Malta’s human rights commitments to the United Nations Universal Periodic Review (UPR)

Last November Malta’s human rights profile came under the spotlight after the United Nation’s Human Rights Council submitted its review on the country as part of the Universal Periodic Review (UPR). The Council’s Working Group formulated a number of recommendations for Malta to observe in order to improve the implementation and enjoyment of human rights for all.

A number of Maltese NGOs including the Platform of Human Rights NGOs in Malta (PHROM), aditus foundation and the National Youth Council were also given the stage during the UPR’s pre-session to contribute a list of recommendations they deemed necessary for the country to implement. More about the session can be found here. The pre-session was organised by the NGO UPR-Info.

Malta has already supported a number of recommendations, summarised below.  Other recommendations have yet to receive support and Malta has until March 2019 to provide its final response to the recommendations.

So what measures has Malta already agreed to support?

Firstly, and most importantly, Malta has agreed to the creation of a National Human Rights Institution in conformity with the Paris Principles. This recommendation coincides with what we had suggested upon submission to the UPR during the pre-session. A National Human Rights Institution would function as an independent national body whose role consists of monitoring, promoting and protecting human rights.

The Paris Principles would mandate Malta ensures the newly created Institution is provided with adequate resources, powers of investigation and a broad mandate based upon universal human rights. This is a key and very much welcomed initiative as an official independent actor purporting to protect and promote human rights will play a significant role in Malta’s overall human rights arena.

Another recommendation Malta agrees to support regards the implementation of measures combatting racism and xenophobia. This includes specific measures in combatting racial discrimination in access to employment, housing and services; promoting a culture of respect and tolerance to migrants; adopting a comprehensive policy aimed at dismantling stereotypes; and implementing legal instruments against racially motivated hate crimes, including support for victims and punishment for those responsible.

Another recommendation Malta agrees to support regards the implementation of measures combatting racism and xenophobia. This includes specific measures in combatting racial discrimination in access to employment, housing and services; promoting a culture of respect and tolerance to migrants; adopting a comprehensive policy aimed at dismantling stereotypes; and implementing legal instruments against racially motivated hate crimes, including support for victims and punishment for those responsible.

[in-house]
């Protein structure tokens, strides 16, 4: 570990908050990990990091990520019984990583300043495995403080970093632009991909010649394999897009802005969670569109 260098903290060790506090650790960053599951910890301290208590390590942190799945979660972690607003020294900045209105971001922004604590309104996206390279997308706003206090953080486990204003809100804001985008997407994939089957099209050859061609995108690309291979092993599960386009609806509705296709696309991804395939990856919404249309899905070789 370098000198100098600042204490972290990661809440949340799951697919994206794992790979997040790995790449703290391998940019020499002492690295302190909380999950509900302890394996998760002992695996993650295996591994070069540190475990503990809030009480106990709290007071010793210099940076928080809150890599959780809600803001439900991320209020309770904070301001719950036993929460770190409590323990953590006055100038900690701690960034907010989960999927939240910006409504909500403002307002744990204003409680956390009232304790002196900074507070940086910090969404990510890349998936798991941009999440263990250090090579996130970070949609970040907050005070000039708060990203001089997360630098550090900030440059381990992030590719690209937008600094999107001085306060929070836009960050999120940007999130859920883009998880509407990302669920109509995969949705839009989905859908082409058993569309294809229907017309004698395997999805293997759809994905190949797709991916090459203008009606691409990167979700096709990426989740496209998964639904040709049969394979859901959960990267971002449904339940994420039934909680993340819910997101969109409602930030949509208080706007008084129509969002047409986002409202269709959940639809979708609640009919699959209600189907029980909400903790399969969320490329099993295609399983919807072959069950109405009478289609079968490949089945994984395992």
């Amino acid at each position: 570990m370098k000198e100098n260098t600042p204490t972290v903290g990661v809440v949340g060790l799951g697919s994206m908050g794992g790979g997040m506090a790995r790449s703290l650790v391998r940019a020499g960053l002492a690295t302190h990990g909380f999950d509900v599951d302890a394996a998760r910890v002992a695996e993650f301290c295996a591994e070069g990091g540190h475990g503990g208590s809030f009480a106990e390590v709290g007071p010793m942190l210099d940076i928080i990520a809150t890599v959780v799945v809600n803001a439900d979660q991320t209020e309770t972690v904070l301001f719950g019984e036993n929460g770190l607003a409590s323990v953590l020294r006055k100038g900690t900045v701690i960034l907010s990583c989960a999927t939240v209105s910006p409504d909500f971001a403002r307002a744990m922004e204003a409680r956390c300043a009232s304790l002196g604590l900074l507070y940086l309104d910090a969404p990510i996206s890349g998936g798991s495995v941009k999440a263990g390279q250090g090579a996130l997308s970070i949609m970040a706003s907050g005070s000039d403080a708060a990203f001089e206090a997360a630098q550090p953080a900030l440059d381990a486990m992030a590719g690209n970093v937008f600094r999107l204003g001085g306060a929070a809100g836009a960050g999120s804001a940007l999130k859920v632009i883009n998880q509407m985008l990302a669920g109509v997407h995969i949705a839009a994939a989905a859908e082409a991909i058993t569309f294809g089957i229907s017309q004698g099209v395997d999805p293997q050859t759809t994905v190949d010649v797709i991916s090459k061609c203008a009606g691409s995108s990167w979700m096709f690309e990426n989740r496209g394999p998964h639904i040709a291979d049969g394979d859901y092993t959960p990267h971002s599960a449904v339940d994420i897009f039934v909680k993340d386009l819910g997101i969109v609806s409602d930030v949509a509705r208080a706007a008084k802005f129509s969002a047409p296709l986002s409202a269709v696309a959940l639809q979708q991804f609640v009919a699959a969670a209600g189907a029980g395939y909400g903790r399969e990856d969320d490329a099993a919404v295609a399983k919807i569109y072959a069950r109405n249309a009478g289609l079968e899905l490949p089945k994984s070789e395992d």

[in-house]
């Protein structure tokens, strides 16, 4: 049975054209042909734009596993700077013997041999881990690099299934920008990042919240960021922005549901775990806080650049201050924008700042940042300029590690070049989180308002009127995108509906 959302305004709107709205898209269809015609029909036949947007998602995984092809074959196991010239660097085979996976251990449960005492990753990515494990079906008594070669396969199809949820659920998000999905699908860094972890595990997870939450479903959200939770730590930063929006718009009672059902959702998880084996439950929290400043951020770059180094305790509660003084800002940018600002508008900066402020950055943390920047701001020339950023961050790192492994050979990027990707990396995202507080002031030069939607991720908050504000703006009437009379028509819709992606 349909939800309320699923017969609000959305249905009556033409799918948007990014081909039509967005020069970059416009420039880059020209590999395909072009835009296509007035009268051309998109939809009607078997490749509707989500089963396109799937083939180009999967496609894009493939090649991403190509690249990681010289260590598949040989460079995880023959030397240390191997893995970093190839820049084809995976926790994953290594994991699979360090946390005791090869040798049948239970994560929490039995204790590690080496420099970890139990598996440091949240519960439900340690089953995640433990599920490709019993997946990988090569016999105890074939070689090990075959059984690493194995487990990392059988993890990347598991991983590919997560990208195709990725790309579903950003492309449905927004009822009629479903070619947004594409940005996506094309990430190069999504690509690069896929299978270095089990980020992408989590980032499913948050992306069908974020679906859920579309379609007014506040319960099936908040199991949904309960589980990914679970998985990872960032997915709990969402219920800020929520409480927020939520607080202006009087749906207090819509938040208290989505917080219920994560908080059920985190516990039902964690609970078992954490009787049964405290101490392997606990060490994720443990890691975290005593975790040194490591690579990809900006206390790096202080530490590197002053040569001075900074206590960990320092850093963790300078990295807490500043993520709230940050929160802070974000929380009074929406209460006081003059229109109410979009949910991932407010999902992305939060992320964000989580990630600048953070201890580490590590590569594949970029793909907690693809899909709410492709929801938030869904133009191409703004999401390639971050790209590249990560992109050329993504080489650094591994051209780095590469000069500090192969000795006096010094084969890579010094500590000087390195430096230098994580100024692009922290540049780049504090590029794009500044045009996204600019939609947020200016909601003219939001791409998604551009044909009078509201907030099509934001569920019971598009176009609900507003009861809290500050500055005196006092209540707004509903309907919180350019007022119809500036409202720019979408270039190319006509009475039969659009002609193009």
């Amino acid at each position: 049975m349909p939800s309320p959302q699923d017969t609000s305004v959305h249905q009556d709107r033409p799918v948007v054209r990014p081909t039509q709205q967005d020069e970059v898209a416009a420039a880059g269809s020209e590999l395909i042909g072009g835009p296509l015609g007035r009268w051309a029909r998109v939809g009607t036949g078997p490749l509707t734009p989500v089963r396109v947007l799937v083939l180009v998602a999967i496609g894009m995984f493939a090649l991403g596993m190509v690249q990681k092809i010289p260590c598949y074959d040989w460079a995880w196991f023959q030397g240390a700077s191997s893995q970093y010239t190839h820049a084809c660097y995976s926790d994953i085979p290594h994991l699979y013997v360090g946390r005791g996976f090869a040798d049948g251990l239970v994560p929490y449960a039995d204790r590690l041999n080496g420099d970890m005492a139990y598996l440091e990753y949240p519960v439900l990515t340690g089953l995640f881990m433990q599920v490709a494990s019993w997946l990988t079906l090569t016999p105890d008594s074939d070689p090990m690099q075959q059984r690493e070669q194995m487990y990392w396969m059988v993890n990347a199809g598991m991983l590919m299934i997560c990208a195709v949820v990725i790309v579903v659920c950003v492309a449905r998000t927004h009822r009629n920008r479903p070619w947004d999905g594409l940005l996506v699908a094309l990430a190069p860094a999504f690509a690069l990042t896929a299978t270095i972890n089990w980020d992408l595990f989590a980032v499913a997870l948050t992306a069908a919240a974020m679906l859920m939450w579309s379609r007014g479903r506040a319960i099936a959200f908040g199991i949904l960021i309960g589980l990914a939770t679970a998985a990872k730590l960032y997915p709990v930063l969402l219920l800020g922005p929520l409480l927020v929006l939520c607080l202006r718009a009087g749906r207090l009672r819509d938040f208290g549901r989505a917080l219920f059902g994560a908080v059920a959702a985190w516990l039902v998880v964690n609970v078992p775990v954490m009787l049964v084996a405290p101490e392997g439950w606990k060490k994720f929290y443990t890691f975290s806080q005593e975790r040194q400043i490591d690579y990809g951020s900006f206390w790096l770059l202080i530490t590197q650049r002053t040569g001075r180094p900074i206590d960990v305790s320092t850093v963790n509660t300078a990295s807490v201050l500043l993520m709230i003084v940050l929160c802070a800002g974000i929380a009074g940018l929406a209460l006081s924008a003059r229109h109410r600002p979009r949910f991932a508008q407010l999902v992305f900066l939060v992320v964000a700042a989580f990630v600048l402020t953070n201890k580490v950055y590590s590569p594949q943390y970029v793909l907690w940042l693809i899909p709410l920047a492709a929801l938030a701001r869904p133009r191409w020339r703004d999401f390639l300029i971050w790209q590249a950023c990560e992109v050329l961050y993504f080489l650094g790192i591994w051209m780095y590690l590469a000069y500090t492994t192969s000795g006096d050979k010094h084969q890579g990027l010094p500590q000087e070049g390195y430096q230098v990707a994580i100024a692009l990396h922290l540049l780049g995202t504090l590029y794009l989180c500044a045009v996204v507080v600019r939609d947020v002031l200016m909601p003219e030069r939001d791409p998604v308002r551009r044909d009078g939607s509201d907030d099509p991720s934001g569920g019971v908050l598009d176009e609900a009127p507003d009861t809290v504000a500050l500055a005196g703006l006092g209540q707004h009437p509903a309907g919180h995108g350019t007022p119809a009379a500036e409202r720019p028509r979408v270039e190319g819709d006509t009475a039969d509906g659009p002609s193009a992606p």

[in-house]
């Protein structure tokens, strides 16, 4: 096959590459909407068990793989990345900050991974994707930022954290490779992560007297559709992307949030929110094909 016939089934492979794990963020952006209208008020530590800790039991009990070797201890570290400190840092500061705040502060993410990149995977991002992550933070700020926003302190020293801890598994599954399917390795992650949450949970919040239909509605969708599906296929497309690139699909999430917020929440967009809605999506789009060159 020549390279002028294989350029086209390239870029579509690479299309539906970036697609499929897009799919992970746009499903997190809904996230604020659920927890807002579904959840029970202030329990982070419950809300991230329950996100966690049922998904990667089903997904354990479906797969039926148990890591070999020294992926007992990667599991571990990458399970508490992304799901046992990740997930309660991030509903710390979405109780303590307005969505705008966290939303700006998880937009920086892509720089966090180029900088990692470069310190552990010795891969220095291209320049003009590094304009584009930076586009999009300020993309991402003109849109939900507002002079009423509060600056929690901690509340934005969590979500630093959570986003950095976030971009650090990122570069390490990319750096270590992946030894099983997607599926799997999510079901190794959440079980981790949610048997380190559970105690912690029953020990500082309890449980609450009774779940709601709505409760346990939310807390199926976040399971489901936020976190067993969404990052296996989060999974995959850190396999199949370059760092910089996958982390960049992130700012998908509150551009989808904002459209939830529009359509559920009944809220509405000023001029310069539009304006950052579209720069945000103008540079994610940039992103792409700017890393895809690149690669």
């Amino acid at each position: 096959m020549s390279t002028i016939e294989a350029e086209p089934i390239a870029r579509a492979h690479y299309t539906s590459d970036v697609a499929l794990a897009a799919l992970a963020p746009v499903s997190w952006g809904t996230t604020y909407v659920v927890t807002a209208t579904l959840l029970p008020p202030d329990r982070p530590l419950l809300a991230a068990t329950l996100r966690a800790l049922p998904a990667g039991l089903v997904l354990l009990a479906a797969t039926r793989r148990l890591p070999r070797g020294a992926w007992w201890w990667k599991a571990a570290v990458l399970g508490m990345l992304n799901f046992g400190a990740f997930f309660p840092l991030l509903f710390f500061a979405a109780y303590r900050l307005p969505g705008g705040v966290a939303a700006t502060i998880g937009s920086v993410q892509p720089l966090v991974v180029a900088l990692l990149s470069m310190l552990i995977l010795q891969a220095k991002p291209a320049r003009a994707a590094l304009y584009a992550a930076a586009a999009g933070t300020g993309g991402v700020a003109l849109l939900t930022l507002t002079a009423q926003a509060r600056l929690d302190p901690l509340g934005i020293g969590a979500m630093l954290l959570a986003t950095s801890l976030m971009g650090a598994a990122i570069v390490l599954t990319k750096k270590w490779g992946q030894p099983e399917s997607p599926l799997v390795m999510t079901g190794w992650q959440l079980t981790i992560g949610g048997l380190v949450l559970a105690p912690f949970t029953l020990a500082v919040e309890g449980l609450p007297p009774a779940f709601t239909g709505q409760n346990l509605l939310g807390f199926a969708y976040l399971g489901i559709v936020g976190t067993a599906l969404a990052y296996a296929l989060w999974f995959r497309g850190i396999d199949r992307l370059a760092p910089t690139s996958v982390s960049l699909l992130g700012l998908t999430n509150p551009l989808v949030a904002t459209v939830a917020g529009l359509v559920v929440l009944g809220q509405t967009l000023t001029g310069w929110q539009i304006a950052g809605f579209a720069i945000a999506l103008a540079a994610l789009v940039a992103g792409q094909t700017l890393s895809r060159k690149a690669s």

These largely overlap with our own recommendations put forward, namely to increase the resources of the Malta Police Force to enable it to effectively deal with hate crimes and hate speech, and to organise national campaigns that condemn racism in all its forms – particularly institutionalised racism. These measures are pivotal in ensuring the fundamental principles of equality and non-discrimination are respected, particularly for minority groups most negatively affected.

Malta has also agreed to ramp up its efforts against money laundering and corruption.  This includes a commitment to fully comply with the European Union’s Anti-Money Laundering and Counter Terrorist Finance Directive as well as strengthen its anti-corruption intuitions and fight against impunity.

We also put forward a recommendation upon this matter – advocating for a zero-tolerance approach to corruption, kick-backs, favouritism and nepotism. Given Malta’s consistent failures to appropriately supervise its financial institutions in accordance with the European Commission’s requests – such commitments are long overdue.

In this light, the freedom of expression, freedom of press and protection of journalists – particularly those working to uncover corruption and other matters of high public interest – also rank high in the UPR’s recommendations for Malta. Accordingly, Malta has agreed to support recommendations calling for the elimination of Title IV of the Criminal Code with a view of removing the media and defamation laws, whilst fully guaranteeing the freedom of expression.